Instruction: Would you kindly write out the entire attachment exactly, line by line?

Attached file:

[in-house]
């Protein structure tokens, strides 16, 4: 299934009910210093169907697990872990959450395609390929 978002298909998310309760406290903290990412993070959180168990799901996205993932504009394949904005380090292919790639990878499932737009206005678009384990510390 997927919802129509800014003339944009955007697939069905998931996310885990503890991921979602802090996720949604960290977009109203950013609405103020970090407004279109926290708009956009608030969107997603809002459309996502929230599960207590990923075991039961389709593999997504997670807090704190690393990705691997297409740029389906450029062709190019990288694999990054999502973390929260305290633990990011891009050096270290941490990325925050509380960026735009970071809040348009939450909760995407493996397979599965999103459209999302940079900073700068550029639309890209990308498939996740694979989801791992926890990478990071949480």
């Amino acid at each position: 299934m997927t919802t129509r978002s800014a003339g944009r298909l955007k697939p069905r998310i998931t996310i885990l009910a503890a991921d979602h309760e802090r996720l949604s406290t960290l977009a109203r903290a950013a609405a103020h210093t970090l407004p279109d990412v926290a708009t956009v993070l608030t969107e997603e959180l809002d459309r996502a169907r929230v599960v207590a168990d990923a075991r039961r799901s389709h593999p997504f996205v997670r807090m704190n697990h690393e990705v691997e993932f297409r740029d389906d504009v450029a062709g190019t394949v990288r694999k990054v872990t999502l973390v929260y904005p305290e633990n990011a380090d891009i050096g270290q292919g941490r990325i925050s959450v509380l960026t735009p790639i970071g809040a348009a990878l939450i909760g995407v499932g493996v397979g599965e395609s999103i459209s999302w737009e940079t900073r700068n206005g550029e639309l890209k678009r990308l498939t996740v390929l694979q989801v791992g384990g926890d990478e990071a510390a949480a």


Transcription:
[in-house]
């Protein structure tokens, strides 16, 4: 299934009910210093169907697990872990959450395609390929 978002298909998310309760406290903290990412993070959180168990799901996205993932504009394949904005380090292919790639990878499932737009206005678009384990510390 997927919802129509800014003339944009955007697939069905998931996310885990503890991921979602802090996720949604960290977009109203950013609405103020970090407004279109926290708009956009608030969107997603809002459309996502929230599960207590990923075991039961389709593999997504997670807090704190690393990705691997297409740029389906450029062709190019990288694999990054999502973390929260305290633990990011891009050096270290941490990325925050509380960026735009970071809040348009939450909760995407493996397979599965999103459209999302940079900073700068550029639309890209990308498939996740694979989801791992926890990478990071949480």
């Amino acid at each position: 299934m997927t919802t129509r978002s800014a003339g944009r298909l955007k697939p069905r998310i998931t996310i885990l009910a503890a991921d979602h309760e802090r996720l949604s406290t960290l977009a109203r903290a950013a609405a103020h210093t970090l407004p279109d990412v926290a708009t956009v993070l608030t969107e997603e959180l809002d459309r996502a169907r929230v599960v207590a168990d990923a075991r039961r799901s389709h593999p997504f996205v997670r807090m704190n697990h690393e990705v691997e993932f297409r740029d389906d504009v450029a062709g190019t394949v990288r694999k990054v872990t999502l973390v929260y904005p305290e633990n990011a380090d891009i050096g270290q292919g941490r990325i925050s959450v509380l960026t735009p790639i970071g809040a348009a990878l939450i909760g995407v499932g493996v397979g599965e395609s999103i459209s999302w737009e940079t900073r700068n206005g550029e639309l890209k678009r990308l498939t996740v390929l694979q989801v791992g384990g926890d990478e990071a510390a949480a």